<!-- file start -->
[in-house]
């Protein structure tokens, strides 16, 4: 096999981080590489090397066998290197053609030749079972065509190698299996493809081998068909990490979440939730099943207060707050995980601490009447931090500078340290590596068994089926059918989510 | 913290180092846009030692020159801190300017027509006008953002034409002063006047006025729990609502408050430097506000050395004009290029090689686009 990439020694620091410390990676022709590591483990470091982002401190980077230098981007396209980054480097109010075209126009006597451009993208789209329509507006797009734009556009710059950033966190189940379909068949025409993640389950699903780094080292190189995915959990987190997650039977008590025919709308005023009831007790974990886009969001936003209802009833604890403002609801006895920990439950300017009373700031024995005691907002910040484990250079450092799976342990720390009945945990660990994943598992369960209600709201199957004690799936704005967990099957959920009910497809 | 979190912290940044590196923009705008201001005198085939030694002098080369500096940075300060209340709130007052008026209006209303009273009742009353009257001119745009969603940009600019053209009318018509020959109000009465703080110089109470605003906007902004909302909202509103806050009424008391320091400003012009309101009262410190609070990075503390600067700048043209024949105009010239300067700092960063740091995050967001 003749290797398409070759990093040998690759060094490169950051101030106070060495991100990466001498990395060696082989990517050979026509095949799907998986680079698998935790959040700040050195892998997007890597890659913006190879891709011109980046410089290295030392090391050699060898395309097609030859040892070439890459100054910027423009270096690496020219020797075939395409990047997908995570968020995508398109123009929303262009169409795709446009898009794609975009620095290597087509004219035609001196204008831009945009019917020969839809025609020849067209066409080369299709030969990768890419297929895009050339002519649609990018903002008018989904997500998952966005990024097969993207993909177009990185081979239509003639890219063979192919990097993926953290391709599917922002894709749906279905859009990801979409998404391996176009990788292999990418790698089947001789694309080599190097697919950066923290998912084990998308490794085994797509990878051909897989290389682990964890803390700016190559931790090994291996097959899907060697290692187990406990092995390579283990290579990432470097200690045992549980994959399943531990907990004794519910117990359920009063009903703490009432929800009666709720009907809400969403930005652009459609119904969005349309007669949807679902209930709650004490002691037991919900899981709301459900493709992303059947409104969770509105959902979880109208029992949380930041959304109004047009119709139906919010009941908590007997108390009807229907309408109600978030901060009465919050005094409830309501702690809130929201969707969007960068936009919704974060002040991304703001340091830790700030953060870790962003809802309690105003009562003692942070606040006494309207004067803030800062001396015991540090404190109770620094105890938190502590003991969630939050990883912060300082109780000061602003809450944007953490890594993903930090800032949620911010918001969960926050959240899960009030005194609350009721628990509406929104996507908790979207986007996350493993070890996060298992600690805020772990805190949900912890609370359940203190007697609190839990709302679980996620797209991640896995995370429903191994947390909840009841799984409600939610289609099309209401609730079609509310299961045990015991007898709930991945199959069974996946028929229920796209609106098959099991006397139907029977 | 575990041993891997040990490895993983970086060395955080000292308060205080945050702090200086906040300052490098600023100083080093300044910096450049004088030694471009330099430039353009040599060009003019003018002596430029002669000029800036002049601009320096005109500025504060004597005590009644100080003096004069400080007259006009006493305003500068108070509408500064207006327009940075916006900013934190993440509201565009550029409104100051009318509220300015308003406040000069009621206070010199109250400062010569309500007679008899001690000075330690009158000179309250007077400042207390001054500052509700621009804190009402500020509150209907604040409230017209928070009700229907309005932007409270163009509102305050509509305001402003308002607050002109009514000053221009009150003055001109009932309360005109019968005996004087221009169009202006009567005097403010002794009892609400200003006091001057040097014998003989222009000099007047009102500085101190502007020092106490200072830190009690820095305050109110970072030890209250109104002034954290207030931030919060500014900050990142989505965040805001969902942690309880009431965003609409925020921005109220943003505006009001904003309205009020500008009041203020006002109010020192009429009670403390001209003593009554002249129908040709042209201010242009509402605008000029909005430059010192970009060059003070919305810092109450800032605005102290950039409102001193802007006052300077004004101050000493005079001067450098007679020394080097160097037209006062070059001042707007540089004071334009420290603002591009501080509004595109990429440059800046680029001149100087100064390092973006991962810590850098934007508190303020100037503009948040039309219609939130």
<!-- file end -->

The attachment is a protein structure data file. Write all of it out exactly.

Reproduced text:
[in-house]
């Protein structure tokens, strides 16, 4: 096999981080590489090397066998290197053609030749079972065509190698299996493809081998068909990490979440939730099943207060707050995980601490009447931090500078340290590596068994089926059918989510 | 913290180092846009030692020159801190300017027509006008953002034409002063006047006025729990609502408050430097506000050395004009290029090689686009 990439020694620091410390990676022709590591483990470091982002401190980077230098981007396209980054480097109010075209126009006597451009993208789209329509507006797009734009556009710059950033966190189940379909068949025409993640389950699903780094080292190189995915959990987190997650039977008590025919709308005023009831007790974990886009969001936003209802009833604890403002609801006895920990439950300017009373700031024995005691907002910040484990250079450092799976342990720390009945945990660990994943598992369960209600709201199957004690799936704005967990099957959920009910497809 | 979190912290940044590196923009705008201001005198085939030694002098080369500096940075300060209340709130007052008026209006209303009273009742009353009257001119745009969603940009600019053209009318018509020959109000009465703080110089109470605003906007902004909302909202509103806050009424008391320091400003012009309101009262410190609070990075503390600067700048043209024949105009010239300067700092960063740091995050967001 003749290797398409070759990093040998690759060094490169950051101030106070060495991100990466001498990395060696082989990517050979026509095949799907998986680079698998935790959040700040050195892998997007890597890659913006190879891709011109980046410089290295030392090391050699060898395309097609030859040892070439890459100054910027423009270096690496020219020797075939395409990047997908995570968020995508398109123009929303262009169409795709446009898009794609975009620095290597087509004219035609001196204008831009945009019917020969839809025609020849067209066409080369299709030969990768890419297929895009050339002519649609990018903002008018989904997500998952966005990024097969993207993909177009990185081979239509003639890219063979192919990097993926953290391709599917922002894709749906279905859009990801979409998404391996176009990788292999990418790698089947001789694309080599190097697919950066923290998912084990998308490794085994797509990878051909897989290389682990964890803390700016190559931790090994291996097959899907060697290692187990406990092995390579283990290579990432470097200690045992549980994959399943531990907990004794519910117990359920009063009903703490009432929800009666709720009907809400969403930005652009459609119904969005349309007669949807679902209930709650004490002691037991919900899981709301459900493709992303059947409104969770509105959902979880109208029992949380930041959304109004047009119709139906919010009941908590007997108390009807229907309408109600978030901060009465919050005094409830309501702690809130929201969707969007960068936009919704974060002040991304703001340091830790700030953060870790962003809802309690105003009562003692942070606040006494309207004067803030800062001396015991540090404190109770620094105890938190502590003991969630939050990883912060300082109780000061602003809450944007953490890594993903930090800032949620911010918001969960926050959240899960009030005194609350009721628990509406929104996507908790979207986007996350493993070890996060298992600690805020772990805190949900912890609370359940203190007697609190839990709302679980996620797209991640896995995370429903191994947390909840009841799984409600939610289609099309209401609730079609509310299961045990015991007898709930991945199959069974996946028929229920796209609106098959099991006397139907029977 | 575990041993891997040990490895993983970086060395955080000292308060205080945050702090200086906040300052490098600023100083080093300044910096450049004088030694471009330099430039353009040599060009003019003018002596430029002669000029800036002049601009320096005109500025504060004597005590009644100080003096004069400080007259006009006493305003500068108070509408500064207006327009940075916006900013934190993440509201565009550029409104100051009318509220300015308003406040000069009621206070010199109250400062010569309500007679008899001690000075330690009158000179309250007077400042207390001054500052509700621009804190009402500020509150209907604040409230017209928070009700229907309005932007409270163009509102305050509509305001402003308002607050002109009514000053221009009150003055001109009932309360005109019968005996004087221009169009202006009567005097403010002794009892609400200003006091001057040097014998003989222009000099007047009102500085101190502007020092106490200072830190009690820095305050109110970072030890209250109104002034954290207030931030919060500014900050990142989505965040805001969902942690309880009431965003609409925020921005109220943003505006009001904003309205009020500008009041203020006002109010020192009429009670403390001209003593009554002249129908040709042209201010242009509402605008000029909005430059010192970009060059003070919305810092109450800032605005102290950039409102001193802007006052300077004004101050000493005079001067450098007679020394080097160097037209006062070059001042707007540089004071334009420290603002591009501080509004595109990429440059800046680029001149100087100064390092973006991962810590850098934007508190303020100037503009948040039309219609939130």